Time: 02:00 p.m.
Place: Materials Day 2013, Ruhr-Universität Bochum, Bochum, Germany
Christopher Race, School of Materials, University of Manchester, Manchester, United Kingdom
Johann von Pezold
Dominique Korbmacher, Max-Planck-Institut für Eisenforschung, Düsseldorf, Germany
We have studied the velocity, morphology, and mechanisms of moving grain
boundaries below the roughening temperature using molecular dynamics
(MD) simulations. When the area of the grain boundary is small (as it
often is in simulations) the boundary moves via the coordinated
rearrangement of the crystal at the boundary. However, when the boundary
has a larger area, its motion requires the formation of "islands" of
reoriented crystal bounded by disconnections. We show that the kinetics
of this homogeneous nucleation process provide a quantitatively accurate
prediction of the complicated (driving-force- and temperature-dependent)
results of our simulations. As a consequence, it is no longer possible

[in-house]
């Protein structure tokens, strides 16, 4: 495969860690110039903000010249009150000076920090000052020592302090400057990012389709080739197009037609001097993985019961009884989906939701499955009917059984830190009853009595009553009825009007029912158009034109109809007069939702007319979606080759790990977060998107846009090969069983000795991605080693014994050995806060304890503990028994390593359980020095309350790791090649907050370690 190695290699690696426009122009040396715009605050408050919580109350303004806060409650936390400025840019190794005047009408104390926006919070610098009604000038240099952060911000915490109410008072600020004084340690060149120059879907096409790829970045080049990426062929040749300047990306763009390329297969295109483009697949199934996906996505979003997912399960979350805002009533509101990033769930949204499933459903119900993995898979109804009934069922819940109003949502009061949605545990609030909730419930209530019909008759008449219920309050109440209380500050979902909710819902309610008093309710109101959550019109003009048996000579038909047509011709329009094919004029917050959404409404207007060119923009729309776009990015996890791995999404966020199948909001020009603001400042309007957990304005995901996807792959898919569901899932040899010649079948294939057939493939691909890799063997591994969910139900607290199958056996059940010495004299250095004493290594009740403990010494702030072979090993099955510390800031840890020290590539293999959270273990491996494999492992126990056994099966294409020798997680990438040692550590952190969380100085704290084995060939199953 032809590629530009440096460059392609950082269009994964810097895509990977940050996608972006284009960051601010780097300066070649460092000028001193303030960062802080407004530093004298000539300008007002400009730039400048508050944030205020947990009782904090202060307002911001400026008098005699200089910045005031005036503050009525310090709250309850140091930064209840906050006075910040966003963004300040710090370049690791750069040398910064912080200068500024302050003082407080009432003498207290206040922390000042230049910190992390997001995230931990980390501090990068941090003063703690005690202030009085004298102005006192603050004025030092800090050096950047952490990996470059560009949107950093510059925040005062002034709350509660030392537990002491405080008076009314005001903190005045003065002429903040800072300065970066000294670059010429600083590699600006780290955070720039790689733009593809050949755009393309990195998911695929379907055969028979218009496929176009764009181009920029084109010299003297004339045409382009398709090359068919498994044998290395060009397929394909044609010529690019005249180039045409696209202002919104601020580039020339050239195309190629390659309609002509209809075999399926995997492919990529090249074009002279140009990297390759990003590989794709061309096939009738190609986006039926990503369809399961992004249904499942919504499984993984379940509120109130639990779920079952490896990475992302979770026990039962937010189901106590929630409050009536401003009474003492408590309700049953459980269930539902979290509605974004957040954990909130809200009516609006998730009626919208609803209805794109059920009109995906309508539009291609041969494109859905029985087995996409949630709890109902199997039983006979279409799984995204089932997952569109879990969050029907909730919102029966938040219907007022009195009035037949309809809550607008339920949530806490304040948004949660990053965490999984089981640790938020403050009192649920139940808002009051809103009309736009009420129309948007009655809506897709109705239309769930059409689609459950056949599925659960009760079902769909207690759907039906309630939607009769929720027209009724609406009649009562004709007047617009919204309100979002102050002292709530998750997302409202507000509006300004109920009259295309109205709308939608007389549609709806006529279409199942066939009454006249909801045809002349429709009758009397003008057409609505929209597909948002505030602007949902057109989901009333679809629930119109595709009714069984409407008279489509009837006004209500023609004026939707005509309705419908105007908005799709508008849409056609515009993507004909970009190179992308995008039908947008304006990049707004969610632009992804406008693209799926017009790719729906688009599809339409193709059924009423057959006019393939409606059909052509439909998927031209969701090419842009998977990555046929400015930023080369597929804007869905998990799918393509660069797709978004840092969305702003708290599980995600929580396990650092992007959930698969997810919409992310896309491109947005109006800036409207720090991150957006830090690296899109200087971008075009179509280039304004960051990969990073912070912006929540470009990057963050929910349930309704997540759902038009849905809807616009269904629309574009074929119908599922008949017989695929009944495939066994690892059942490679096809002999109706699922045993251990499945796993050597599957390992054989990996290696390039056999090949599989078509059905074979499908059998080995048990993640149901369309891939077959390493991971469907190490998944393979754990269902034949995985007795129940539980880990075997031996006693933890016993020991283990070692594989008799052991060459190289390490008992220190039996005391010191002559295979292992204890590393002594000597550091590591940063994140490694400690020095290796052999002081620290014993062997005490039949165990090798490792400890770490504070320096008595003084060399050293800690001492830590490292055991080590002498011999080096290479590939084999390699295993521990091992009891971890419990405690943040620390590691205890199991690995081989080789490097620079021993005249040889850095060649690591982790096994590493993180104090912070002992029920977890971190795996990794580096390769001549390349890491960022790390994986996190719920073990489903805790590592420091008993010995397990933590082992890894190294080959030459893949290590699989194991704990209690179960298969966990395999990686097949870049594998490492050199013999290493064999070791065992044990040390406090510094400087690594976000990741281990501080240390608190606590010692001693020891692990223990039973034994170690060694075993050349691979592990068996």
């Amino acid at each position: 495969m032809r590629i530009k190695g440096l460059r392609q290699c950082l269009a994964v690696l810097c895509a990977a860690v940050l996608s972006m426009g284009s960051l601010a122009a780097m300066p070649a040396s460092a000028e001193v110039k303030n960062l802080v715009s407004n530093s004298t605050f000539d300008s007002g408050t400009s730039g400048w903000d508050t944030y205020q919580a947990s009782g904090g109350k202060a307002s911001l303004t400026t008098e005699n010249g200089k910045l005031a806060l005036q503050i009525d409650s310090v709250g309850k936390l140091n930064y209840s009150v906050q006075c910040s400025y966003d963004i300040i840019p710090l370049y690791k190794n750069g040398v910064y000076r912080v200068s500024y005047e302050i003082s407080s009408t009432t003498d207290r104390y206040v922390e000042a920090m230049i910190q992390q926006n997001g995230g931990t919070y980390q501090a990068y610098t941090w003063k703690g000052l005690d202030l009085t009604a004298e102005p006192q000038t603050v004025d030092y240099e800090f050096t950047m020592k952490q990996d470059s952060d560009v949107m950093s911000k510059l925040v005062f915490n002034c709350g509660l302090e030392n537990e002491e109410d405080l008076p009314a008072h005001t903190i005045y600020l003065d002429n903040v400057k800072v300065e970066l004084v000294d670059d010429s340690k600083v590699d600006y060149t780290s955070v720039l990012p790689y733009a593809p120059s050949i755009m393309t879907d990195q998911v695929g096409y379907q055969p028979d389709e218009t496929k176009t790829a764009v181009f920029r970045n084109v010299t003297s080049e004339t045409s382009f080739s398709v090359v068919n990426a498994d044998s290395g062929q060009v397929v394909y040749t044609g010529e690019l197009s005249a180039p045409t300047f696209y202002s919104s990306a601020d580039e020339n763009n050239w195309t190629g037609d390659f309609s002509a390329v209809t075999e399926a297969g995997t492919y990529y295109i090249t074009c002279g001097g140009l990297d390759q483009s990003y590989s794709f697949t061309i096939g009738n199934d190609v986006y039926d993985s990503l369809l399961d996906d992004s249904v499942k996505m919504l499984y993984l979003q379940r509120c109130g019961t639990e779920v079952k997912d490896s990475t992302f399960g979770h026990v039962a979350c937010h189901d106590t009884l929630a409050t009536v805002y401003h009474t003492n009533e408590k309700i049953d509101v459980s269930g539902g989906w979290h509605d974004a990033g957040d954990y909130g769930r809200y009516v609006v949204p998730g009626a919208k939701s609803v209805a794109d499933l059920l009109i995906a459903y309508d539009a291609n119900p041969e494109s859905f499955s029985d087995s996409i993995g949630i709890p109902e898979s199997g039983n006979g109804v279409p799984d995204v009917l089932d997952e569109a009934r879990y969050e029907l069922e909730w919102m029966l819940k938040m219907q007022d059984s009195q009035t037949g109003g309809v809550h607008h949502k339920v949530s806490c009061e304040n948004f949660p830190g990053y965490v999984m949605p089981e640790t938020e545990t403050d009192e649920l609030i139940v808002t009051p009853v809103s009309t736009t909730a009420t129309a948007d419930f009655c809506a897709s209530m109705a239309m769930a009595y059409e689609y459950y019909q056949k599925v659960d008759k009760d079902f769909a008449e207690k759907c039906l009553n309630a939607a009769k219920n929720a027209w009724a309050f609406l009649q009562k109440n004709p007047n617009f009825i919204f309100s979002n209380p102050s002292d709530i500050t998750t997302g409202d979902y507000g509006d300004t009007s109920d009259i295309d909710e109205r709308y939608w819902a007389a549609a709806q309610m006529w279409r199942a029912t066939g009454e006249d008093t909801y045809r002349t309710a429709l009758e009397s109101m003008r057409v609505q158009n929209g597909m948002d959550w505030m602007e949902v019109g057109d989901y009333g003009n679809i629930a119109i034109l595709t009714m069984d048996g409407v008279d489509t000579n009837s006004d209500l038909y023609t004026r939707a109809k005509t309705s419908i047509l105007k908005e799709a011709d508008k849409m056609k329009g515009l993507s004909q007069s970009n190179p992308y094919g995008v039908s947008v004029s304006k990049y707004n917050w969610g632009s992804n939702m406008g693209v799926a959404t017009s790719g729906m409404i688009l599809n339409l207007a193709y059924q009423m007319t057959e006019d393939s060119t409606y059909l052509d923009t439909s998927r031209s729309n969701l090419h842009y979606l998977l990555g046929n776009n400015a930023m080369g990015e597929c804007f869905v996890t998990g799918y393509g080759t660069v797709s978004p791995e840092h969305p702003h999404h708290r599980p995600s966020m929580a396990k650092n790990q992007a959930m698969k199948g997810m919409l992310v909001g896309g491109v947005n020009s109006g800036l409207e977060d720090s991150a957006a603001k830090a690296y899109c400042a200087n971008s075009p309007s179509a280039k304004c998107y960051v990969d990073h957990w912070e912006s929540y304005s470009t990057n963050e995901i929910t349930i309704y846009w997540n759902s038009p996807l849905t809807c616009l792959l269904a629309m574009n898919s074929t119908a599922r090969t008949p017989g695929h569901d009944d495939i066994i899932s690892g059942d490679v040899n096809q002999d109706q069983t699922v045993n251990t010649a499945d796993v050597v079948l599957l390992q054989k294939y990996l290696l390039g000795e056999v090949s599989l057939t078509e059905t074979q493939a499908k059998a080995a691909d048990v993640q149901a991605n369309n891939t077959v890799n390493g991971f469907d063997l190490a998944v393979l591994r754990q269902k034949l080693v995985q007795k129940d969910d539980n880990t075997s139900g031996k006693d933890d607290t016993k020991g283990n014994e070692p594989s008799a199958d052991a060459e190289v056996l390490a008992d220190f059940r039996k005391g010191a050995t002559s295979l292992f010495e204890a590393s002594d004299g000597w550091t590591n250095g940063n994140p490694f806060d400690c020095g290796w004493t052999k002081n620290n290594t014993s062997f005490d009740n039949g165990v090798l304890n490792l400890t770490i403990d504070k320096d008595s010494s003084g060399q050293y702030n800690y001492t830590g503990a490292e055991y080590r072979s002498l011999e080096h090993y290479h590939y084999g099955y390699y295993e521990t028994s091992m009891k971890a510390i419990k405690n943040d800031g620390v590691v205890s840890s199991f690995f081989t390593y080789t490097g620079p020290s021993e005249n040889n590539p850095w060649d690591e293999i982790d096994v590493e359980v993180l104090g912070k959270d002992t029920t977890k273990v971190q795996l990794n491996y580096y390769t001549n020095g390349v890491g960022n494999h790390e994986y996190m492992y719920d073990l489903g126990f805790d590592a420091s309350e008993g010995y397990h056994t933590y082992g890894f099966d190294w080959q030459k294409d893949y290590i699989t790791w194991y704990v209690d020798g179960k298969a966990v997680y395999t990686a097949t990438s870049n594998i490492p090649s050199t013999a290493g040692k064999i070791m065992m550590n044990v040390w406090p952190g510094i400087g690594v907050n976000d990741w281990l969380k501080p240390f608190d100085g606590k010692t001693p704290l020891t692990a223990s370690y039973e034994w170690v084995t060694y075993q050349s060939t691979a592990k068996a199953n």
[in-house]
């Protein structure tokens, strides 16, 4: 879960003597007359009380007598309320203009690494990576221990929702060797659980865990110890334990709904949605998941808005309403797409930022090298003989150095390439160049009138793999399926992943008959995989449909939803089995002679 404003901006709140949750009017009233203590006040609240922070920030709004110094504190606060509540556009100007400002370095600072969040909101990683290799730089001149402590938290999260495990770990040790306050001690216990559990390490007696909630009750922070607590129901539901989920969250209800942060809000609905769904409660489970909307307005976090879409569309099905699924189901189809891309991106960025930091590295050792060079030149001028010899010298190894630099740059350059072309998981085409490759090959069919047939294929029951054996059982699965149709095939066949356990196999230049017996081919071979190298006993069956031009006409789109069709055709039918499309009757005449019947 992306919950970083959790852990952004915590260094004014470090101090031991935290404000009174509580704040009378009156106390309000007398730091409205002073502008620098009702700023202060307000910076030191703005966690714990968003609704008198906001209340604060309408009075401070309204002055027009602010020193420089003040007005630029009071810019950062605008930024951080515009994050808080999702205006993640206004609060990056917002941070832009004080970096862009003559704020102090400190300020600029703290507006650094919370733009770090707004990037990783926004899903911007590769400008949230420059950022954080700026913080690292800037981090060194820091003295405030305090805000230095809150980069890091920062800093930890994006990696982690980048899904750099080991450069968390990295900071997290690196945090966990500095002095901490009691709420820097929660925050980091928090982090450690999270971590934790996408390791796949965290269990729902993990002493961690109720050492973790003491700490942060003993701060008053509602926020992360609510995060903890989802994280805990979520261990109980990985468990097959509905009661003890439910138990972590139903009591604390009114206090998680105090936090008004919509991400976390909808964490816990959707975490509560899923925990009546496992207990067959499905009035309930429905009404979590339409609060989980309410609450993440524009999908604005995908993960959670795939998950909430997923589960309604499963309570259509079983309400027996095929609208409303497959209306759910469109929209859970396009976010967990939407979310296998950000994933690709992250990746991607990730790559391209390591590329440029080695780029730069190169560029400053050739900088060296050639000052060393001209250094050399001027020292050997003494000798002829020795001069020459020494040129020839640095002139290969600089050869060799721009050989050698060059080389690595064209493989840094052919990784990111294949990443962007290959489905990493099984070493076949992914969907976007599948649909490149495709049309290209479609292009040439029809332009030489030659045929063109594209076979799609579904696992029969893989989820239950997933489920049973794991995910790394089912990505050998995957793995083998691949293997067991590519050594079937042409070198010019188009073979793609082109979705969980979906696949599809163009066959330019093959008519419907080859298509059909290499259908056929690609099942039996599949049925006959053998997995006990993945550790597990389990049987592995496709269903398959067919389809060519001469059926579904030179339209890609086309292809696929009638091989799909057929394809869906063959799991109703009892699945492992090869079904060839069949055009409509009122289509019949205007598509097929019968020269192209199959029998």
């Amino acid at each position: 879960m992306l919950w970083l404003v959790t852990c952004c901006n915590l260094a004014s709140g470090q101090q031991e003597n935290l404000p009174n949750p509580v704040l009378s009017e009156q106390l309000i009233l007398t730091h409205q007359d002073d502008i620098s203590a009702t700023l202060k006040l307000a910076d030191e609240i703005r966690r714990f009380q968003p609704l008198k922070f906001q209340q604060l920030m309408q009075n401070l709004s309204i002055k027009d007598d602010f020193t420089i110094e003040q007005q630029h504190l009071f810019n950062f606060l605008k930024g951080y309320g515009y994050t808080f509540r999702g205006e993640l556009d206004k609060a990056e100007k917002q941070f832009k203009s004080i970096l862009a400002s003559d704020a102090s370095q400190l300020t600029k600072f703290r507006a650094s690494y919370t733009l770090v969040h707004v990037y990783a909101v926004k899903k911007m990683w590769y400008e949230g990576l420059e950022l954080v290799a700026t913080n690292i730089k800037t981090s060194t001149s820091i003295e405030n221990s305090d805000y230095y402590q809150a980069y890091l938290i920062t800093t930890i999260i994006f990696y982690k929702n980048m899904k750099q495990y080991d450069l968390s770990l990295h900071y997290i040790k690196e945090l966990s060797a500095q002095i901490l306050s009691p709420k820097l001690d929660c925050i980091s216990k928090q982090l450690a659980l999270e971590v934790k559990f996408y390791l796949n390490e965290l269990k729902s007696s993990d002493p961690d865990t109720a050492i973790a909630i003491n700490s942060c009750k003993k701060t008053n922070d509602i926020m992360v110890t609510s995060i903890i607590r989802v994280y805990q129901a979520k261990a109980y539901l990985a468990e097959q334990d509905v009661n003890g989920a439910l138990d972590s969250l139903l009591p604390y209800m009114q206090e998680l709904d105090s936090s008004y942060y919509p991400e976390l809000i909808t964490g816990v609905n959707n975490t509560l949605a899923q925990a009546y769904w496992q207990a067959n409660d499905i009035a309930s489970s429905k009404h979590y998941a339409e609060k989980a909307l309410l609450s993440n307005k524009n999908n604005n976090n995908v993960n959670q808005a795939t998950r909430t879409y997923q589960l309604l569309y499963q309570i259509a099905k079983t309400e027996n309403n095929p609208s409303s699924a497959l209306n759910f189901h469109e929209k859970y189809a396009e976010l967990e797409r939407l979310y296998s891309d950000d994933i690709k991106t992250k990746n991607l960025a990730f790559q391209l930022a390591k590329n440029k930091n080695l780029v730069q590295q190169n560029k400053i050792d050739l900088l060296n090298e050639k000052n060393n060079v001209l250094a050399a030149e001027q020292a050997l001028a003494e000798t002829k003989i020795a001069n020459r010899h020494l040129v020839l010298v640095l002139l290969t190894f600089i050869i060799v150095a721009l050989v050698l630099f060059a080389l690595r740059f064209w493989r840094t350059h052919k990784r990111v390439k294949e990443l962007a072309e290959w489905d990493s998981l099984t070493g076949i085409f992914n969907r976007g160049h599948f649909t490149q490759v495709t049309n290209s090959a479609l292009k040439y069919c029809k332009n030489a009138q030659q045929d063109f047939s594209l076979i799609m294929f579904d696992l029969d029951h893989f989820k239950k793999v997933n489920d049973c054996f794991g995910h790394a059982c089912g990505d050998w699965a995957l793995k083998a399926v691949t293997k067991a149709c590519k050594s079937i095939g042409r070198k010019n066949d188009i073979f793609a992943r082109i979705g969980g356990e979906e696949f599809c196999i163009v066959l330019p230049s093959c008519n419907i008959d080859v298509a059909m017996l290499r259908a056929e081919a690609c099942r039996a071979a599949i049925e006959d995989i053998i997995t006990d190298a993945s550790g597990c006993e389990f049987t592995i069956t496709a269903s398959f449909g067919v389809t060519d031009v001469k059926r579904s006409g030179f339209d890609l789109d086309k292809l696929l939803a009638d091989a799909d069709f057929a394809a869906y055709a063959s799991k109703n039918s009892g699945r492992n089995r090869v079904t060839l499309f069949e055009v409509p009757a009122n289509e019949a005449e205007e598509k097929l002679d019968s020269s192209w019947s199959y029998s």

to identify a driving-force-independent activation energy for grain
boundary migration and the concept of an intrinsic mobility for smooth
boundaries is thus inappropriate.
We further show that the presence of certain types of defects in a grain boundary surface removes the need for homogeneous nucleation. The migration kinetics of such defective boundaries agree with the expected picture of a mobility independent of driving force. This mobility is now, however, a function of the defect content and morphology of the boundary rather than a property of the boundary geometry alone.